Mar 032023
Review: A Complete History of India
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Book Title: A Complete History of India

Author: Roshen Dalal

Illustrator: Priyankar Gupta

Publisher: Puffin Books

Type: Paperback

Pages: 520

Recommended age: 15 years+ (publisher recommends this book for 10-17 years)

This book review is written by Abhishek Dwivedi who is a techy but loves reading non fiction and has a passion for history as much as our son Medhansh. While Medhansh is still in process of completing the book, here is Abhishek’s review on the same.

“A Complete History of India” by Roshen Dalal is a comprehensive and in-depth examination of the rich cultural, political, and economic history of India. The author does an excellent job of weaving together various threads of Indian history to create a tapestry that is both complex and fascinating.

Starting from the ancient civilizations that flourished in India thousands of years ago, the author takes the reader on a journey through the various dynasties, empires, and movements that shaped India into the diverse and vibrant country it is today. The book covers the major events and personalities of India’s history, including the Mughal Empire, the British Raj, and the Indian independence movement, as well as the many cultural, social, and economic changes that took place during these periods.

The book is a great reminder of how modern India looks today! It talks about the overall formation and impact through the length and breadth of the country. There is less mention of North-East and account thereof. For avid readers who are interested in understanding how art and craft, culture as well architecture are found to be a mix of many ruling empires of the past, the book can offer a quick glimpse through the chronicled trace of history that led to what we see today!

There is an excerpt during the Maurya rule on how trade thrived and overall the empire was doing great but society started to show rifts that are prevalent even today and we are trying hard to attain equal status with the people of our society. This was unlike early prehistoric times or even during the Indus valley civilization where equality was the dominant trait of community living but as evolution happened, concepts that divided us on caste, skills, and gender became more prevalent even though we learned to live a good quality of life.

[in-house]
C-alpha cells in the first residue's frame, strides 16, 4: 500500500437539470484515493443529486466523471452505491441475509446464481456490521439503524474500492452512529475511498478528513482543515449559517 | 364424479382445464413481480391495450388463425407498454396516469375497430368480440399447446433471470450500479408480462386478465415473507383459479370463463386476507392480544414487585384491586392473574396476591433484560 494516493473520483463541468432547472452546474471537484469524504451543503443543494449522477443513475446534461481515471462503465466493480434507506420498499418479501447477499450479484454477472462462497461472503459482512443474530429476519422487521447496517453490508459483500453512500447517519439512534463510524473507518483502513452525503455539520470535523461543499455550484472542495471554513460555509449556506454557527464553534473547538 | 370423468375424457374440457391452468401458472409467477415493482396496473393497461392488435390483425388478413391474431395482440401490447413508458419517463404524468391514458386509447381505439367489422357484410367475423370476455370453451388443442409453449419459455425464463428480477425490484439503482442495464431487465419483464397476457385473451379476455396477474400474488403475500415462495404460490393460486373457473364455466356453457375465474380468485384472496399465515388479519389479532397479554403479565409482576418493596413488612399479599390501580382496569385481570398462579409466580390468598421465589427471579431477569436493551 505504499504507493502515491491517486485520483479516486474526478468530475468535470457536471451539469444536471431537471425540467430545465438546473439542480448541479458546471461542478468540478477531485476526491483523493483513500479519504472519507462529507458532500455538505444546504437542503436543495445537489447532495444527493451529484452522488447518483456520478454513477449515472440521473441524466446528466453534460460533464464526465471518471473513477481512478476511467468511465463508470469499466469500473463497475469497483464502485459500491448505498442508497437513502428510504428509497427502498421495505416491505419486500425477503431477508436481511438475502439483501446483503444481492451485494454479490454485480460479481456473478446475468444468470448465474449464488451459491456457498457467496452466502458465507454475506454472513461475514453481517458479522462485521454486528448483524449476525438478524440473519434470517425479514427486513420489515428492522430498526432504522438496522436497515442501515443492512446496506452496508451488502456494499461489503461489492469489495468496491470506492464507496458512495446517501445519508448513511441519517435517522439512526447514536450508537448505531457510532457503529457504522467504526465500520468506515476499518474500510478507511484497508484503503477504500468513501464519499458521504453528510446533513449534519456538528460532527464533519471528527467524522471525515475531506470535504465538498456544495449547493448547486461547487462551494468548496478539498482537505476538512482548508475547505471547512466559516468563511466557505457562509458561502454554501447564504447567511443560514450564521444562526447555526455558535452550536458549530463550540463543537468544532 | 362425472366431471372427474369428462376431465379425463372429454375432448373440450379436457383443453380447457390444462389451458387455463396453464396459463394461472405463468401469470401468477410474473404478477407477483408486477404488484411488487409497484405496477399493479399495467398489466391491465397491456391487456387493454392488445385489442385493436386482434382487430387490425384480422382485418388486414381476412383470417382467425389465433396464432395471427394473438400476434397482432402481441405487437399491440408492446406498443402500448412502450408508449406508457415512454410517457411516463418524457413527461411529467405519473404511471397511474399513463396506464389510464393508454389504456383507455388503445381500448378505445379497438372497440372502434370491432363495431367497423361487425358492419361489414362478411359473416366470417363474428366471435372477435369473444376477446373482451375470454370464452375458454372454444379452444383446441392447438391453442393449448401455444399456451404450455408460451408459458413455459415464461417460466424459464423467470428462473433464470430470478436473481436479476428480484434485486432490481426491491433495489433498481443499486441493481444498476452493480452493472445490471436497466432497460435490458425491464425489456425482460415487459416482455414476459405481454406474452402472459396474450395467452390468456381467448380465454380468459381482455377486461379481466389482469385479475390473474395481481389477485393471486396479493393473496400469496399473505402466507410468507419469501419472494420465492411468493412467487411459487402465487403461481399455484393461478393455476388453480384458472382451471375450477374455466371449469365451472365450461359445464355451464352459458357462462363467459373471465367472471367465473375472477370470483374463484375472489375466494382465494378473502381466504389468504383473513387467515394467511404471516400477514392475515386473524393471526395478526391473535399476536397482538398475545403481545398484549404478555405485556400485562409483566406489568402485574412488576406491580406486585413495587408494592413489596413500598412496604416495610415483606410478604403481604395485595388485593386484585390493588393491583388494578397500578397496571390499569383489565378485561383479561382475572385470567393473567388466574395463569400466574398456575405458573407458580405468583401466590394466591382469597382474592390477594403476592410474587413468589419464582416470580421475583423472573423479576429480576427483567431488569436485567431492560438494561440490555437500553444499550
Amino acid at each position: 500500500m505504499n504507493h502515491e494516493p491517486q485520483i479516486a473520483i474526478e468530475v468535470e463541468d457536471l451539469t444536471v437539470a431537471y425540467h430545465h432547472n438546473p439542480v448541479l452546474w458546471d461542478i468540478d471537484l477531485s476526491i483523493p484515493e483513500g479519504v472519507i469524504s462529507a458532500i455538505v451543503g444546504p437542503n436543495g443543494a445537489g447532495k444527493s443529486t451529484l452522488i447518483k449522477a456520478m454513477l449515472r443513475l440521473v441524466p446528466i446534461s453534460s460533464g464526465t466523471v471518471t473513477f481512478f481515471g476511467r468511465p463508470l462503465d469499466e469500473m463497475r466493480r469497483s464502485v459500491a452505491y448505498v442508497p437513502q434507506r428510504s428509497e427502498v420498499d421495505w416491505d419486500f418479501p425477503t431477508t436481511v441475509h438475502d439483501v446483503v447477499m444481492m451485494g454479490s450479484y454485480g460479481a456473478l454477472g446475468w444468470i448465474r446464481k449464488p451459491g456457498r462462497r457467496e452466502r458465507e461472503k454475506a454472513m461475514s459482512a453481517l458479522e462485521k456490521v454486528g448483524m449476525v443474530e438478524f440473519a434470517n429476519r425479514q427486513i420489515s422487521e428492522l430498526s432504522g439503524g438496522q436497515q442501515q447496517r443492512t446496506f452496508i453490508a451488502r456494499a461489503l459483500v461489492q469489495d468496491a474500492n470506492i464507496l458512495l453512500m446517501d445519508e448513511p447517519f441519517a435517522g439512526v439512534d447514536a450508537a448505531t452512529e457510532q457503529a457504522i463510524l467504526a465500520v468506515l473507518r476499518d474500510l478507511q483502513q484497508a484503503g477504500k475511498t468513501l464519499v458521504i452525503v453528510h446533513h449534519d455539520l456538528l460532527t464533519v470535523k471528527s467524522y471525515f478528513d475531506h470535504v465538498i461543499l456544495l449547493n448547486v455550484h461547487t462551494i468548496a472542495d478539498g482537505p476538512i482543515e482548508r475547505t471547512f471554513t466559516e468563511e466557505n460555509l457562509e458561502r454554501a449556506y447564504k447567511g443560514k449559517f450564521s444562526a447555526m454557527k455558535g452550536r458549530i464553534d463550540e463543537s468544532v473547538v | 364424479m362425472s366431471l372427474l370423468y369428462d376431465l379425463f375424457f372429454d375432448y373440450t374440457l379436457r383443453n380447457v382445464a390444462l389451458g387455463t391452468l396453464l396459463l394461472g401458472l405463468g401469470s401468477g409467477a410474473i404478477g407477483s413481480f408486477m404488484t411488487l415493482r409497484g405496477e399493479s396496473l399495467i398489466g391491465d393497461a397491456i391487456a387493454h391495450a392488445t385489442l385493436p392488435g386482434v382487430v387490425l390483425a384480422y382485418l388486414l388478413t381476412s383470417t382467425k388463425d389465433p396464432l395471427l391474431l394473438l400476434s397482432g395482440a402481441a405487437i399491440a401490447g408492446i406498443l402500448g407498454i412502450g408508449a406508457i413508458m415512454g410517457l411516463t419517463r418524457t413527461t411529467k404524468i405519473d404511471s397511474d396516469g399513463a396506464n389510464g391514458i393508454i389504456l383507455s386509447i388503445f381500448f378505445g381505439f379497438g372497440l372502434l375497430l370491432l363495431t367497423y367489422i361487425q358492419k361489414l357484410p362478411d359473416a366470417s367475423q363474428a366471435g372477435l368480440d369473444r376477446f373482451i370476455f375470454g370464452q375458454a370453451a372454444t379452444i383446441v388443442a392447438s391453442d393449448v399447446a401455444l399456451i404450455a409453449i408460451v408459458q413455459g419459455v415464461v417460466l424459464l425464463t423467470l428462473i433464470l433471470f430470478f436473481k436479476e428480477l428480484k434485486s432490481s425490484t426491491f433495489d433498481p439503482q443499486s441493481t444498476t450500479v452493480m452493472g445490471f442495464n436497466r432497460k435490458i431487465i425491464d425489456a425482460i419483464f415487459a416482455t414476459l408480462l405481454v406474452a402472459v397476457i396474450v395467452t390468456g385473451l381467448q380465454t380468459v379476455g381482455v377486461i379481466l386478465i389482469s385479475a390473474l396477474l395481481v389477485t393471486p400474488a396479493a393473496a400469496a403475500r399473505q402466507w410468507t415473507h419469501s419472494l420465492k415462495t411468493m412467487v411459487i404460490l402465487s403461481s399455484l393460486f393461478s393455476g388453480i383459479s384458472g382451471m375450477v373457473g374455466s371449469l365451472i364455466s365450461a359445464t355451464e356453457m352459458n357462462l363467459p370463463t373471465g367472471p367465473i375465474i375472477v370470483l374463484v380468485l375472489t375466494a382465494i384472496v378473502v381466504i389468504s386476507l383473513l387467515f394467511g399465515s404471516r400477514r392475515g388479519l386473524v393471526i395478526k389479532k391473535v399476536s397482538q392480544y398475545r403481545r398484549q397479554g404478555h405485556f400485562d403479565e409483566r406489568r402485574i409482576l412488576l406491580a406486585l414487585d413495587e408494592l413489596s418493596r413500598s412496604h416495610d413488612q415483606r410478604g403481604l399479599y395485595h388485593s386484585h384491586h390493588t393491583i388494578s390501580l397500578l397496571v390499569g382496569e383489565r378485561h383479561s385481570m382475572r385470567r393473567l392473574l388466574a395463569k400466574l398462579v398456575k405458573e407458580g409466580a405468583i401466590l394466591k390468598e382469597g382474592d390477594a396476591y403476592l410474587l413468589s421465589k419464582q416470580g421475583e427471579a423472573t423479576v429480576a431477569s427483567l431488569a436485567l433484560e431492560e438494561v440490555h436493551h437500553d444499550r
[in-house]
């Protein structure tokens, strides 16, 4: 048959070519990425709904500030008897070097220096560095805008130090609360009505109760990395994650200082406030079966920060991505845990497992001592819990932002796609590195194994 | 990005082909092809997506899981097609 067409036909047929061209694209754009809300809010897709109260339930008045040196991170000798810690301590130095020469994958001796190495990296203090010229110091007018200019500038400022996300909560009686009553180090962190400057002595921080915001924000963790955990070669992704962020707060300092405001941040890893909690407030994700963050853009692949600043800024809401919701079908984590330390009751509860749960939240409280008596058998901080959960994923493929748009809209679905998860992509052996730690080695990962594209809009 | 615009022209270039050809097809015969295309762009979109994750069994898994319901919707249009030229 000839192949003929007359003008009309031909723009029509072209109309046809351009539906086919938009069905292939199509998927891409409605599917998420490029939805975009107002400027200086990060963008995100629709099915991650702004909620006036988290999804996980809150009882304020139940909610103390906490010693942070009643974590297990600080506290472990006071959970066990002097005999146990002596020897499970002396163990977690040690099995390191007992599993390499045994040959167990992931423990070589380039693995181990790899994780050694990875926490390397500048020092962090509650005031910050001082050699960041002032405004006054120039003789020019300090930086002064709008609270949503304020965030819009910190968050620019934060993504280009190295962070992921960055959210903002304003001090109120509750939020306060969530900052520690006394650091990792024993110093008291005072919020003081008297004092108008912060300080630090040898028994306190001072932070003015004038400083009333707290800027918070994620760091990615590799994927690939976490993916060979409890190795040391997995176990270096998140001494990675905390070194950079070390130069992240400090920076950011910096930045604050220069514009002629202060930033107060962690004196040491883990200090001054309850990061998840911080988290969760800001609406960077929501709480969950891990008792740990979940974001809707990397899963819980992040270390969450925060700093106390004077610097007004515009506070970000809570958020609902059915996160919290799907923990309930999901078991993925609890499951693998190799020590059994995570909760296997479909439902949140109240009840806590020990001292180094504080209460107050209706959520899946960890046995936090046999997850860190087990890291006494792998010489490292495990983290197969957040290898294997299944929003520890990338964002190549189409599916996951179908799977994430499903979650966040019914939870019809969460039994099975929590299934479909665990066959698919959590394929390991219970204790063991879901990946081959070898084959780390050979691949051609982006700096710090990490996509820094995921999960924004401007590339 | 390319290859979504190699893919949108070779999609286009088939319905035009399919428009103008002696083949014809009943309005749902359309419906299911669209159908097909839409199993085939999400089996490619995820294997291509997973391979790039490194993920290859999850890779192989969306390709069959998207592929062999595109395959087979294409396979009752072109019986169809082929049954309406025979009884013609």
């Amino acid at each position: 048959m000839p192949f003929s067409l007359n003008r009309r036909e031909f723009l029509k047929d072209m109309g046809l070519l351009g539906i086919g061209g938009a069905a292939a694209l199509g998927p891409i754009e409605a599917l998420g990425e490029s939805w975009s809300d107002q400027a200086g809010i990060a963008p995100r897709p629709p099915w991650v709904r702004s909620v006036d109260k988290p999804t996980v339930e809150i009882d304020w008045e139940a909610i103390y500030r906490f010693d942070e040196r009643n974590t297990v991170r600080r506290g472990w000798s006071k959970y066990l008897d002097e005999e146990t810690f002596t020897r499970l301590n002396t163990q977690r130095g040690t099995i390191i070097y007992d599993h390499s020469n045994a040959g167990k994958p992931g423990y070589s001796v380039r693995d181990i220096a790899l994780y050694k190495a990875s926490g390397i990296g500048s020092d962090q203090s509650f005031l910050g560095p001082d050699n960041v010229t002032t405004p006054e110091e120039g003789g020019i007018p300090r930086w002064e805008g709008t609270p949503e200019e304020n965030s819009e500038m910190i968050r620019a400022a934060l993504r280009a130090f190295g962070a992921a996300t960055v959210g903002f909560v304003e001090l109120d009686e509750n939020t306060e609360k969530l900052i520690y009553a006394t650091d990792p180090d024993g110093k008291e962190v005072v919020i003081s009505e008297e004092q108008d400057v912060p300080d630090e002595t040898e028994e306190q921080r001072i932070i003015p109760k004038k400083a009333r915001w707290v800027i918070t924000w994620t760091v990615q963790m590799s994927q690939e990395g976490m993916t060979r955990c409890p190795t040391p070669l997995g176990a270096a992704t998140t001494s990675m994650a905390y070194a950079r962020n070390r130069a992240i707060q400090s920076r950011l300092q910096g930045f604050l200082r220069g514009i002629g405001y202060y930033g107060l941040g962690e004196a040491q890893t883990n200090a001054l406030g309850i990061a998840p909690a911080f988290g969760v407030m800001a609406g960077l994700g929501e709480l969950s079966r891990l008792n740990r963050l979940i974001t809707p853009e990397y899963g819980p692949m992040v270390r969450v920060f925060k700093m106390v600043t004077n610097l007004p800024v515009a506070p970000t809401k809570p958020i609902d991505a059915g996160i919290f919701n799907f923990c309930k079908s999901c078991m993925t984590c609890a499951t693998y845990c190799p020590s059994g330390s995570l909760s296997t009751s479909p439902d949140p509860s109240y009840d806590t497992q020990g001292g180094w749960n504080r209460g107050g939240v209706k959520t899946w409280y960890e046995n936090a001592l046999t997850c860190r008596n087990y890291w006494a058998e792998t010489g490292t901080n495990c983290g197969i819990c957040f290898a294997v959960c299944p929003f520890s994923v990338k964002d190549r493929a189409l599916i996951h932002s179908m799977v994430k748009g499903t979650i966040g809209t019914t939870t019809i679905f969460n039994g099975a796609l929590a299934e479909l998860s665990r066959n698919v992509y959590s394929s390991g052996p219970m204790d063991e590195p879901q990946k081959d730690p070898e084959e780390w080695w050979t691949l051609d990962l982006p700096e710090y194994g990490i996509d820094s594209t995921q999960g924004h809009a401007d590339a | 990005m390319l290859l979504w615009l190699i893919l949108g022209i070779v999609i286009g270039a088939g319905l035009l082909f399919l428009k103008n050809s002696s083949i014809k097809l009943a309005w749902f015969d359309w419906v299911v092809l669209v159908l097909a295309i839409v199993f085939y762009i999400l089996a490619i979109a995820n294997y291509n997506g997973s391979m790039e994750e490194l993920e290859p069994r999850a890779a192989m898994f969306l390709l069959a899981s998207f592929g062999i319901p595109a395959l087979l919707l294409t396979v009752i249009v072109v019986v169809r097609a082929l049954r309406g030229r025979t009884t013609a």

I consider the book as “Manorama” of Indian History which can be referenced in a chronicled manner for students in senior grade and college starters that help them start building a point of view for doing further deep dive. The book is well-researched and provides fascinating anecdotes too but for middle schoolers, it might be challenging as storytelling is essential for that age group to absorb the underlying historical facts.

If you are a history buff who enjoyed this review and wish to order the book from Amazon (kbc affiliate link),


Disclaimer: Medhansh and his dad are part of the #kbcReviewerSquad and received this book as a review copy from the publisher.

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